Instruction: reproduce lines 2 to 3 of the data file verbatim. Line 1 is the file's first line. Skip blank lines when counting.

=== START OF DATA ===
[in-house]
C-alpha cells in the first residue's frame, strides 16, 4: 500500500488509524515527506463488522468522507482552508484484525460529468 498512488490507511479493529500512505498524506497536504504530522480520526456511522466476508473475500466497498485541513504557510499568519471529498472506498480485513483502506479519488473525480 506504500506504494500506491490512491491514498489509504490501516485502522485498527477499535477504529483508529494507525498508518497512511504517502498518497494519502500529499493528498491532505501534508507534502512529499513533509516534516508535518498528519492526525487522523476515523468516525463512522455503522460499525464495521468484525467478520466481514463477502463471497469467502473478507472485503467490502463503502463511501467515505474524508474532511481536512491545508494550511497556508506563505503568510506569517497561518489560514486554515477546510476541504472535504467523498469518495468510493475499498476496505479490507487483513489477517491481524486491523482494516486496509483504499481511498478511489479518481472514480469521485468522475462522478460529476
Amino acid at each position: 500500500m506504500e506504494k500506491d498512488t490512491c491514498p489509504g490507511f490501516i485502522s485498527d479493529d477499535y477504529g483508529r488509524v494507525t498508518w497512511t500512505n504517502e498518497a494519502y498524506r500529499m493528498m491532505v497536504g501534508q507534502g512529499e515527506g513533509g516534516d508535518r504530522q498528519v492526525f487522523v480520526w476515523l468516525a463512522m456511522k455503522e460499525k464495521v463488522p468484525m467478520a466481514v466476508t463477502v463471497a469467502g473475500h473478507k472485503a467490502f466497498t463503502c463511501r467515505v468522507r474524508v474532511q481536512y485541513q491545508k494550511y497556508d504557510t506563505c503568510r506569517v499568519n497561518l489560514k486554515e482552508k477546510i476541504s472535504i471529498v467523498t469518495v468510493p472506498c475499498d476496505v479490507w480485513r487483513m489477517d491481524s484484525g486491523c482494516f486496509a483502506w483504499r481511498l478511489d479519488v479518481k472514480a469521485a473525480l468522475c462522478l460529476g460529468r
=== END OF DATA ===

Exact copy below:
C-alpha cells in the first residue's frame, strides 16, 4: 500500500488509524515527506463488522468522507482552508484484525460529468 498512488490507511479493529500512505498524506497536504504530522480520526456511522466476508473475500466497498485541513504557510499568519471529498472506498480485513483502506479519488473525480 506504500506504494500506491490512491491514498489509504490501516485502522485498527477499535477504529483508529494507525498508518497512511504517502498518497494519502500529499493528498491532505501534508507534502512529499513533509516534516508535518498528519492526525487522523476515523468516525463512522455503522460499525464495521468484525467478520466481514463477502463471497469467502473478507472485503467490502463503502463511501467515505474524508474532511481536512491545508494550511497556508506563505503568510506569517497561518489560514486554515477546510476541504472535504467523498469518495468510493475499498476496505479490507487483513489477517491481524486491523482494516486496509483504499481511498478511489479518481472514480469521485468522475462522478460529476
Amino acid at each position: 500500500m506504500e506504494k500506491d498512488t490512491c491514498p489509504g490507511f490501516i485502522s485498527d479493529d477499535y477504529g483508529r488509524v494507525t498508518w497512511t500512505n504517502e498518497a494519502y498524506r500529499m493528498m491532505v497536504g501534508q507534502g512529499e515527506g513533509g516534516d508535518r504530522q498528519v492526525f487522523v480520526w476515523l468516525a463512522m456511522k455503522e460499525k464495521v463488522p468484525m467478520a466481514v466476508t463477502v463471497a469467502g473475500h473478507k472485503a467490502f466497498t463503502c463511501r467515505v468522507r474524508v474532511q481536512y485541513q491545508k494550511y497556508d504557510t506563505c503568510r506569517v499568519n497561518l489560514k486554515e482552508k477546510i476541504s472535504i471529498v467523498t469518495v468510493p472506498c475499498d476496505v479490507w480485513r487483513m489477517d491481524s484484525g486491523c482494516f486496509a483502506w483504499r481511498l478511489d479519488v479518481k472514480a469521485a473525480l468522475c462522478l460529476g460529468r